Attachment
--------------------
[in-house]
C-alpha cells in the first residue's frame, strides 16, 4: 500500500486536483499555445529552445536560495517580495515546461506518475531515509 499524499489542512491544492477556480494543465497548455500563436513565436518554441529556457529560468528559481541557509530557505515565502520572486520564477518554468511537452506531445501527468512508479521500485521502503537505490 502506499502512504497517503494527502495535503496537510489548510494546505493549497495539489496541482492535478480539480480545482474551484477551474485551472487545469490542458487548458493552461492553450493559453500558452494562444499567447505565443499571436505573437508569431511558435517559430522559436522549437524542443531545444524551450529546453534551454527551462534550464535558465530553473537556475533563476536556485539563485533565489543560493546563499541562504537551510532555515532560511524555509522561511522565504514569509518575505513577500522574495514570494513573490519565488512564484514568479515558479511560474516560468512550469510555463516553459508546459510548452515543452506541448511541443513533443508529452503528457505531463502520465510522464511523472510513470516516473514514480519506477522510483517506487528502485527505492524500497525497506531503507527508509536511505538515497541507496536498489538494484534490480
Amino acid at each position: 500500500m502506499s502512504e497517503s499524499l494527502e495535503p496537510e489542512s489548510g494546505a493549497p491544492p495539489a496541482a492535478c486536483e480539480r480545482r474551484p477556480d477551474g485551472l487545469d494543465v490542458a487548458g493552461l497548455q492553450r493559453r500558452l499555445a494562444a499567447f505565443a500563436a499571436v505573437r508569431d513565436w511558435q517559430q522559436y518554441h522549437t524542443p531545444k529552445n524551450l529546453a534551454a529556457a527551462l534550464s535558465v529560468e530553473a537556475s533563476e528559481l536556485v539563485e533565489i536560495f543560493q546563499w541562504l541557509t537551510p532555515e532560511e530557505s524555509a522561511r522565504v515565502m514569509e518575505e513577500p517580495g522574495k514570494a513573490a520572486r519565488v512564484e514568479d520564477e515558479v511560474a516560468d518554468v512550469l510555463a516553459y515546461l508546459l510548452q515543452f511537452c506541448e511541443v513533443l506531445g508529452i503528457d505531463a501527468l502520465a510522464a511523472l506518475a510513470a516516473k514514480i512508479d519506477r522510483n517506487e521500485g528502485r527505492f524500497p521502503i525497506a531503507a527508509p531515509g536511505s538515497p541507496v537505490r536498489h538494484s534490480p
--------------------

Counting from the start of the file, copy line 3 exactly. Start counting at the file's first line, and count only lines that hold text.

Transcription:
Amino acid at each position: 500500500m502506499s502512504e497517503s499524499l494527502e495535503p496537510e489542512s489548510g494546505a493549497p491544492p495539489a496541482a492535478c486536483e480539480r480545482r474551484p477556480d477551474g485551472l487545469d494543465v490542458a487548458g493552461l497548455q492553450r493559453r500558452l499555445a494562444a499567447f505565443a500563436a499571436v505573437r508569431d513565436w511558435q517559430q522559436y518554441h522549437t524542443p531545444k529552445n524551450l529546453a534551454a529556457a527551462l534550464s535558465v529560468e530553473a537556475s533563476e528559481l536556485v539563485e533565489i536560495f543560493q546563499w541562504l541557509t537551510p532555515e532560511e530557505s524555509a522561511r522565504v515565502m514569509e518575505e513577500p517580495g522574495k514570494a513573490a520572486r519565488v512564484e514568479d520564477e515558479v511560474a516560468d518554468v512550469l510555463a516553459y515546461l508546459l510548452q515543452f511537452c506541448e511541443v513533443l506531445g508529452i503528457d505531463a501527468l502520465a510522464a511523472l506518475a510513470a516516473k514514480i512508479d519506477r522510483n517506487e521500485g528502485r527505492f524500497p521502503i525497506a531503507a527508509p531515509g536511505s538515497p541507496v537505490r536498489h538494484s534490480p